story by brian k jones * photography by adam chapman
Stepping outside of the gas station onto the cracked pavement, I looked at the front end of a 1982 Ford F-150 pickup truck. The head lights looked like big sad optimistic eyes, the grill looked like a man trying to smile through his fear and as I walked back I compared the headlights to that of our rented late model SUV and thought about how slanted and mean they looked in comparison. I looked at a man on a tractor, then gazed upon some teenagers walking into the station as they spit out swears and racial slurs. At that moment, I realized that the apocalypse had already come. It had crept in while we were sleeping, dreaming of trinkets lined with foil, it had snuck in and made camp while we dozed at the tit of our glorious progress.
I got in the car and told the kid to get a move on, I opened a tall can of Heineken in a paper bag and watched the trash flutter about on the side of the road as he zipped in and out of the parade of stone faced shit birds on their way home from work. I thought about the word petrol for a few minutes until Arnie broke the silence with a fart and a laugh from the back seat. Jack started to laugh and we all rolled down our windows for a few minutes.
Traveling for work was never fun, or nearly as glamorous I thought it would be when I was younger. Sometimes it could be tolerable enough that you might find a few laughs hidden in the cracks of the general misery and loneliness of it all. This happened to be one of those moments and I had been at the job just long enough to realize it, I celebrated with a rather large gulp of luke cold Heineken and a deep drag of my cigarette.
We got back to the hotel and stepped into the heat of the parking garage. The three of us staggered in the barely lit sea of lonely parked automobiles towards the elevator, all silent and sore, with nothing to say. A middle aged woman joined us in the elevator and exchanged a small smile with us. I looked back at Arnie, he stood behind the woman and pretended to masturbate. Again, Jack and I burst into stifled laughter, and the woman was quite pleased to be let off on the 4th floor. The doors closed and we embarked on our way to our rooms on the 10th floor.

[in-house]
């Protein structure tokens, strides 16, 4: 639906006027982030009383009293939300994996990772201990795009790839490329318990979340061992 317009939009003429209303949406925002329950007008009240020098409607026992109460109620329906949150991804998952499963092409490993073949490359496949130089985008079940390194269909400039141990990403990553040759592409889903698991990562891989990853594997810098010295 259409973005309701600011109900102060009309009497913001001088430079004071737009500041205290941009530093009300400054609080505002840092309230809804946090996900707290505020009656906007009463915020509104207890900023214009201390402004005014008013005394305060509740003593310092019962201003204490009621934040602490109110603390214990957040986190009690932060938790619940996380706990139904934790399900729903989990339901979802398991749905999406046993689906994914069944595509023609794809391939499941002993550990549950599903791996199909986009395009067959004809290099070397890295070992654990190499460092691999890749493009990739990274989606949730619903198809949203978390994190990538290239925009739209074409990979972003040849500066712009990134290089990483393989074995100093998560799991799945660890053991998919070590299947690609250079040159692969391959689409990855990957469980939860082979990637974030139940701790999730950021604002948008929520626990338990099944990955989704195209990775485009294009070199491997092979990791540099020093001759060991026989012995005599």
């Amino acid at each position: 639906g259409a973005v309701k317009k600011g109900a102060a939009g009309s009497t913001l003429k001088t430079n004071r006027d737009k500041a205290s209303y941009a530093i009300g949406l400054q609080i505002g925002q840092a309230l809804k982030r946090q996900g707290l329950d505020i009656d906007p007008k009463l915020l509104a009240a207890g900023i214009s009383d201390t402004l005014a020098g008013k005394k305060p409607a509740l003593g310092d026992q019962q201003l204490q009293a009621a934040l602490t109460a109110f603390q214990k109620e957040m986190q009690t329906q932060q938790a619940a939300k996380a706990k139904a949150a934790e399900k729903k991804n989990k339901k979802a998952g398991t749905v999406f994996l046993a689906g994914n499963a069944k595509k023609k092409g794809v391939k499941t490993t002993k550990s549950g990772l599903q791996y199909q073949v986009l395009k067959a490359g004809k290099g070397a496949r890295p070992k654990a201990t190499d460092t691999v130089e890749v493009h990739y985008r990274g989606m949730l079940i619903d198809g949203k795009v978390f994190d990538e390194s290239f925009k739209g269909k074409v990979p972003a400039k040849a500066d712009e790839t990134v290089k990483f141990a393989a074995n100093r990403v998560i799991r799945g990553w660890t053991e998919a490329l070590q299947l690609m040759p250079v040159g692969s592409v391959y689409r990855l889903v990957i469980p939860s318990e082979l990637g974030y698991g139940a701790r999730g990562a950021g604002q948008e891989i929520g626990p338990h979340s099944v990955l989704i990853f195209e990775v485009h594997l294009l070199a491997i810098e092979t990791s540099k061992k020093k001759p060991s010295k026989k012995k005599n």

The elevator door clumsily opened and we nodded at one another with the understanding that we would meet in a few hours for beers and dinner. Arnie again feigned masturbation as we parted but this time only Jack could manage a laugh. I was ready to shit and shower, working a shift in a chemical plant made you feel dirty in a way that was almost incomparable. A silky film and odor seemed to penetrate your pores like sperm penetrating an egg. There was a conception of filth and disgust that could never properly be scrubbed away.
I stepped into the air conditioned room and flopped my ass on the bed, I let out a heavy sigh as I took off my steel toed work boots. This was the favorite part of my day when I traveled on the job. I had 15 hours of freedom in front of me. I usually used the time to drink beer, read, and eat; letting the slothful part of my nature flow over me before I had to hit the snooze button again and slide out into the heat and general misery of spider-webbed piping and flanges that were used to mule chemicals back and forth in the process of concocting chemical compounds for the use of making household products. Most people have no idea what it takes to make their soap or their mosquito spray. The intrinsic nature of it is a dirty process, in a dirty place, carried out by dirty people.
It was our job to make sure these companies didn’t leak chemicals into the atmosphere, to make sure they complied with EPA regulations that most of them had little use for. We were often in the unfortunate position of being hired by the company so that they could live up to the obligations of the federal government, a job they found too cumbersome to handle internally. This made us the enemies of everyone in the plant save for the person who hired us to take the burden off himself and who often just wanted the job to be completed without any headaches. It was my job to make everyone happy, the government, the company we were hired by, the bosses back at the office, and the technicians out in the field.
I thought about all of that for a second and looked into the painting hanging over the wall behind my bed. There was a woman holding her child in a park looking out over a pond. They seemed oblivious and happy, smiling at ducks that were waiting for strewn pieces of bread. I thought about Claudia, my wife, and I missed her deeply. I missed her smell and the way her hips curved into her torso. I longed to lay my head on her belly and let the warmth of her loving nature sweep into my brain and expel the anxiety and misery of dealing with the world. Thinking about things as comforting as that could make life damned near unbearable though so I lifted myself up and flipped on the television.
I turned on ESPN and watched the talking heads blather on about nothing important for a minute. I undid my belt and unbuttoned my pants, and enjoyed the freedom of letting myself sag in the glorious nature of gravity.
I awoke an hour later to the ringing of my hotel phone. I reached blindly for the phone and heard Jack’s voice on the other end.
“What the fuck are you doing in there looking at gay midget porn? It’s almost 5:30! Time to go out!”
Jack’s enthusiasm revealed that he had already started drinking.
“Give me twenty minutes.”
With that I hung up the phone and stumbled to the shower. The hot water on my face felt good and I perked up for a moment. The night was young and debauchery would soon be afoot.